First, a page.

After the expansion of 2010, the National Museum of China became the largest museum in the world with an area of 191,900 square meters. There are over 1 million collections in 49 galleries. Ancient China and The Road of Rejuvenation are two permanent exhibitions with over a dozen showrooms each. The Museum of Chinese History covers the collections from 1.7 million years ago to the end of the Qing Dynasty. The National Museum of China contains over 620,385 cultural items in its permanent art collection, and the museum displays many precious and rare Chinese historical artifacts that are not found in other museums.

The Most Important Collections

1. Houmuwu square cauldron (ding)

Houmuwu square cauldron (ding) was cast over 3,000 years ago and weighing 832.84 kilograms. It the largest Shang ritual bronze vessel found to date and the heaviest ancient bronze item in the world.

2. Square vessel (fang zun) with four rams

Being the biggest existing square zun, square vessel with four rams was made in Late Shang (1300–1046 BC) with a height of 58.3cm. It is a perfect fusion of moulding and artistic design representing the best bronze-making traditional technique.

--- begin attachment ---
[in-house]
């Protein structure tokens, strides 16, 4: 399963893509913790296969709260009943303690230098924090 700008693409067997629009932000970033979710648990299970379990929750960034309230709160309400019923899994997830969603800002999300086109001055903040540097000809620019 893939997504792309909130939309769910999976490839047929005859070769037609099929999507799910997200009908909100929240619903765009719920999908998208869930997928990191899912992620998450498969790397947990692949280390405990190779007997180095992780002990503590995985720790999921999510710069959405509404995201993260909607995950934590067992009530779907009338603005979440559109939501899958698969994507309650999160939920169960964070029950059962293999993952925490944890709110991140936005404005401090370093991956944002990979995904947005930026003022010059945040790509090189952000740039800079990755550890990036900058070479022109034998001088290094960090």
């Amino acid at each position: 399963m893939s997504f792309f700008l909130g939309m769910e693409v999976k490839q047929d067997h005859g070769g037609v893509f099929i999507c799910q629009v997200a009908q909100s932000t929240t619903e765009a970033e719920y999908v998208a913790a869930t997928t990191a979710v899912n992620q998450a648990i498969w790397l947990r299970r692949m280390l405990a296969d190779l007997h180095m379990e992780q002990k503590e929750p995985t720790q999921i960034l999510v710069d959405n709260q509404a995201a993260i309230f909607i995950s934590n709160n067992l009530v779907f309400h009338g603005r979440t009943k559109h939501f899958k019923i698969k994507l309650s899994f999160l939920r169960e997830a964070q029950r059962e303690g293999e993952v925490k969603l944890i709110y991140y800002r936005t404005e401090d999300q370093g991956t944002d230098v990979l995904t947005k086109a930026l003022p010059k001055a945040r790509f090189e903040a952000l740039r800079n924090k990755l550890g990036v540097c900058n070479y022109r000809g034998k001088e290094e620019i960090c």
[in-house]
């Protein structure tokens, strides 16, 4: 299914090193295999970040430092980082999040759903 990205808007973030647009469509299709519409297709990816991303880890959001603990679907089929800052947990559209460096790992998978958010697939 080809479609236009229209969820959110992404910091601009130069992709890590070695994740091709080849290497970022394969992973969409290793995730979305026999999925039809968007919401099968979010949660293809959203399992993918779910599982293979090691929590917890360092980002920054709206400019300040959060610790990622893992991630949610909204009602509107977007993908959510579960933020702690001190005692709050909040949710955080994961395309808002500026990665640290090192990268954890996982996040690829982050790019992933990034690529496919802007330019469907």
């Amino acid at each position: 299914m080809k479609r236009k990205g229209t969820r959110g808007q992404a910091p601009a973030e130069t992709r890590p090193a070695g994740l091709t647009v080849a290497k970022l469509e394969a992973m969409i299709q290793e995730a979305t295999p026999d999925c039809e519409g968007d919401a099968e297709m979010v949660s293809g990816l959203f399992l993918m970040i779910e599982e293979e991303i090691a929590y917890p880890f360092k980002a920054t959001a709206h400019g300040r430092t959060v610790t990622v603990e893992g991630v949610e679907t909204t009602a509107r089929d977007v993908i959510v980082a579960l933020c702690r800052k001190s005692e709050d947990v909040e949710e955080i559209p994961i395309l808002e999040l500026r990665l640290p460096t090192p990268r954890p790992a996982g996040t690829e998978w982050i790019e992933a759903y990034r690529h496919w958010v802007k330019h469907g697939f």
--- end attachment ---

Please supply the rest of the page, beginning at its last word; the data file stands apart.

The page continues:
How to get tickets

The museum is at No. 16, Chang’an Street, Dongcheng District, Beijing. Its opening times are 9:00 to 17:00 Tuesday to Sunday. Tickets are issued until 15:30 and last admission is at 16:00. You can get a free ticket from the Ticket Office at the West Gate by showing your valid ID (passport). Group visitors (more than 20 people) have to book the free tickets seven days before by calling 010-65116400 and get them at the North Gate Ticket Office with a certificate letter of the unit.

Beijing – The City that Never Sleeps

On September 23, 2011, in Beijing, China Travel Gossip, Nightlife, Nightlife, by Jack Li

A Beijing tour is not complete without sampling some Beijing’s bustling nightlife. From a quiet expensive cocktail to unlimited drinks for 30RMB. Just a short walk from your Beijing hotel when the sun goes down, you will come across a new world full of excitement. Most bars and clubs stay open until 4am or later so you […]